There is a widely held understanding of what political art from minoritarian communities looks like: accessible, uplifting, humanizing, unifying. What do scholars and students of gender and sexuality make, then, of politically inclined queer and of color artists who use strategies that seem counterintuitive—that embrace and often embody abstraction, illegibility, and dejection? A useful rubric to help us understand the work of their aesthetic strategies is that of abjection. In everyday use, the word abjection signals debasement and extreme societal rejection. Abjection’s scholarly genealogy reveals a complex dynamic that might help us understand the ways we are constituted as individuals in relation, imbricated in rubrics of power.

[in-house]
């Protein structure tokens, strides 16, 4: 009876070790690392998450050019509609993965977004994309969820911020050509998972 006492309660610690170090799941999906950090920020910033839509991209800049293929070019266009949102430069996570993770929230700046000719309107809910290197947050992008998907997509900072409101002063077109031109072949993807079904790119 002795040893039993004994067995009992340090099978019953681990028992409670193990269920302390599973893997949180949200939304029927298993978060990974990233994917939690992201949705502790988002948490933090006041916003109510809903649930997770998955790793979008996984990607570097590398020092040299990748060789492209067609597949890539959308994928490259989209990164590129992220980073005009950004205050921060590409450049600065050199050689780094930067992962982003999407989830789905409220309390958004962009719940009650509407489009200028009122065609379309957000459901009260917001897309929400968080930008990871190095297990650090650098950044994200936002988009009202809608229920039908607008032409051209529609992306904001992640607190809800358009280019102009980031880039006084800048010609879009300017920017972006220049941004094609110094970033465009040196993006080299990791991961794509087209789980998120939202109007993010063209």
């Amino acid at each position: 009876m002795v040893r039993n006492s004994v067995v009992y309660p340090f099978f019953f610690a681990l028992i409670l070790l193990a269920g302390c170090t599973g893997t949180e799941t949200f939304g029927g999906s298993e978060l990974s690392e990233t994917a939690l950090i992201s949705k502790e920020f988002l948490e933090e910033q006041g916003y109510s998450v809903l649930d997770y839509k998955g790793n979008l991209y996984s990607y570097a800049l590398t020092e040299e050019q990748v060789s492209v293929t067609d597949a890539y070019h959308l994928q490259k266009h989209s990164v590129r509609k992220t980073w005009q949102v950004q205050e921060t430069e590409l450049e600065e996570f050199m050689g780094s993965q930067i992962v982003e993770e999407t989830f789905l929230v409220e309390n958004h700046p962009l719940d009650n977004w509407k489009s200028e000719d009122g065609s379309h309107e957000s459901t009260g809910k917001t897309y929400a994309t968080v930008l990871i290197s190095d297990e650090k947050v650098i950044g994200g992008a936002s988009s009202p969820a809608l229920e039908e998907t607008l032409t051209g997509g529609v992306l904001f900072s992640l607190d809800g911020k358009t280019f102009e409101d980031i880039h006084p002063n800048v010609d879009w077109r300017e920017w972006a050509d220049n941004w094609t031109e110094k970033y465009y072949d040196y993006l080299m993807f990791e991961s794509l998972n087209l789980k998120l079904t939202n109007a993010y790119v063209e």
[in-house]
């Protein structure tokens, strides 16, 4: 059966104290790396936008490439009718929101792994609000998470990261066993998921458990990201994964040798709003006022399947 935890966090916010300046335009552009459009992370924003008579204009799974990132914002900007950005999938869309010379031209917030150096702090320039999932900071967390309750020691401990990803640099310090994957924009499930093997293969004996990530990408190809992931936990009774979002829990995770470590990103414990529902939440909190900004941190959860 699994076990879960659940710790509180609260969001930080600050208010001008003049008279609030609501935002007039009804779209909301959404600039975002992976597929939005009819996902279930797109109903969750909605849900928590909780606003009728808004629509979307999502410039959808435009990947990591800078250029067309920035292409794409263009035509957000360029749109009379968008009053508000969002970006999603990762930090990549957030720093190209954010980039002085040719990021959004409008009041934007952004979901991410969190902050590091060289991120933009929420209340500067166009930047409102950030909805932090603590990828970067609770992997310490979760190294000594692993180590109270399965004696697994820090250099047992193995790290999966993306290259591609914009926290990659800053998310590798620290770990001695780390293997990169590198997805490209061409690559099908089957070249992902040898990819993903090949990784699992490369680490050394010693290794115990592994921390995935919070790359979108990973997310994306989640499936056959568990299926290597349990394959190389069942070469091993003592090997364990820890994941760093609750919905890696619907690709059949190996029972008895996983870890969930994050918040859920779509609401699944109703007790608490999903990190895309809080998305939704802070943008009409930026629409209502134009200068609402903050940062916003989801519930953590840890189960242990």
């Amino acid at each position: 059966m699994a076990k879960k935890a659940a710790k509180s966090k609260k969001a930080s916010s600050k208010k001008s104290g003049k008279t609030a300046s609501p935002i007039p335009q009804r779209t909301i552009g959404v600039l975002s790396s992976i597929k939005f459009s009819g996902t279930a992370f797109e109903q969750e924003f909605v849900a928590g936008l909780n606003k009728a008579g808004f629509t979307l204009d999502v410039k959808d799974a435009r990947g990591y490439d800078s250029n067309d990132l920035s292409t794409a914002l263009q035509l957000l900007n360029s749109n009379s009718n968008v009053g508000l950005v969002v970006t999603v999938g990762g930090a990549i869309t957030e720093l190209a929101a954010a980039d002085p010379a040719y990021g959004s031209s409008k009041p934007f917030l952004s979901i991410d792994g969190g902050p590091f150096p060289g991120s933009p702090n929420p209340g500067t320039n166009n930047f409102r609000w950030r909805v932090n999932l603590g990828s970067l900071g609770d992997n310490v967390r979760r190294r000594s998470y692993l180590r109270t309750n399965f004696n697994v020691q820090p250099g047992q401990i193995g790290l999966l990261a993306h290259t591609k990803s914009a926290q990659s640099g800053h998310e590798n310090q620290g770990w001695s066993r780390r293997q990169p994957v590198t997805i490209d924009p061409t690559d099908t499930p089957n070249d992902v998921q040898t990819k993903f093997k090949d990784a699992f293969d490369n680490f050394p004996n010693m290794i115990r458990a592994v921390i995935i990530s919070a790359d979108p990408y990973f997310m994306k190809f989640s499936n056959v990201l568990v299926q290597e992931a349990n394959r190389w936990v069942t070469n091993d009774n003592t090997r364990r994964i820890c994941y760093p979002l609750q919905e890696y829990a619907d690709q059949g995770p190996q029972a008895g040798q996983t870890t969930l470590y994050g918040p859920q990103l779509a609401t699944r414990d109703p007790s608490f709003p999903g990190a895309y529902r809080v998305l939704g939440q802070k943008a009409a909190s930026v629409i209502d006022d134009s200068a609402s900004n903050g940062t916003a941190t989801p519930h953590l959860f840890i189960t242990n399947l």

This essay may be found on page 11 of the printed volume.

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